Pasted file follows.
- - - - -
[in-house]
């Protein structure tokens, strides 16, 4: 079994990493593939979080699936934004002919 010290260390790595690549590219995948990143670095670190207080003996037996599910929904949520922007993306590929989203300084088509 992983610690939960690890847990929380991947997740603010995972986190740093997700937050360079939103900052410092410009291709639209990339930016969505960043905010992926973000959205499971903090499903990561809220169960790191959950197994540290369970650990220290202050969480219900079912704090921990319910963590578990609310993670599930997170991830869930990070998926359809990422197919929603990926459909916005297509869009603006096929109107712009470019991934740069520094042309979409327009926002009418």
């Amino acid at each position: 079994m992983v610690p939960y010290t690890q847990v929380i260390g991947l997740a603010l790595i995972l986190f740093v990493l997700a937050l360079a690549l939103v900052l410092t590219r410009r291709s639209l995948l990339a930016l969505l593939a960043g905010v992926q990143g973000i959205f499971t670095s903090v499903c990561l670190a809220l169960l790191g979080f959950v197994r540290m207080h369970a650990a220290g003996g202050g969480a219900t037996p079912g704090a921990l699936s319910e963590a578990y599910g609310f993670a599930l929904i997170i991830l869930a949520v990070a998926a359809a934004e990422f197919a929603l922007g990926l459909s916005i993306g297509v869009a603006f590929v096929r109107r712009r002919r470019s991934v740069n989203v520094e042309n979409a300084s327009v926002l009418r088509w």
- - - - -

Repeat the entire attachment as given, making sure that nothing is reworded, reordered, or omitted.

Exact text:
[in-house]
């Protein structure tokens, strides 16, 4: 079994990493593939979080699936934004002919 010290260390790595690549590219995948990143670095670190207080003996037996599910929904949520922007993306590929989203300084088509 992983610690939960690890847990929380991947997740603010995972986190740093997700937050360079939103900052410092410009291709639209990339930016969505960043905010992926973000959205499971903090499903990561809220169960790191959950197994540290369970650990220290202050969480219900079912704090921990319910963590578990609310993670599930997170991830869930990070998926359809990422197919929603990926459909916005297509869009603006096929109107712009470019991934740069520094042309979409327009926002009418």
């Amino acid at each position: 079994m992983v610690p939960y010290t690890q847990v929380i260390g991947l997740a603010l790595i995972l986190f740093v990493l997700a937050l360079a690549l939103v900052l410092t590219r410009r291709s639209l995948l990339a930016l969505l593939a960043g905010v992926q990143g973000i959205f499971t670095s903090v499903c990561l670190a809220l169960l790191g979080f959950v197994r540290m207080h369970a650990a220290g003996g202050g969480a219900t037996p079912g704090a921990l699936s319910e963590a578990y599910g609310f993670a599930l929904i997170i991830l869930a949520v990070a998926a359809a934004e990422f197919a929603l922007g990926l459909s916005i993306g297509v869009a603006f590929v096929r109107r712009r002919r470019s991934v740069n989203v520094e042309n979409a300084s327009v926002l009418r088509w």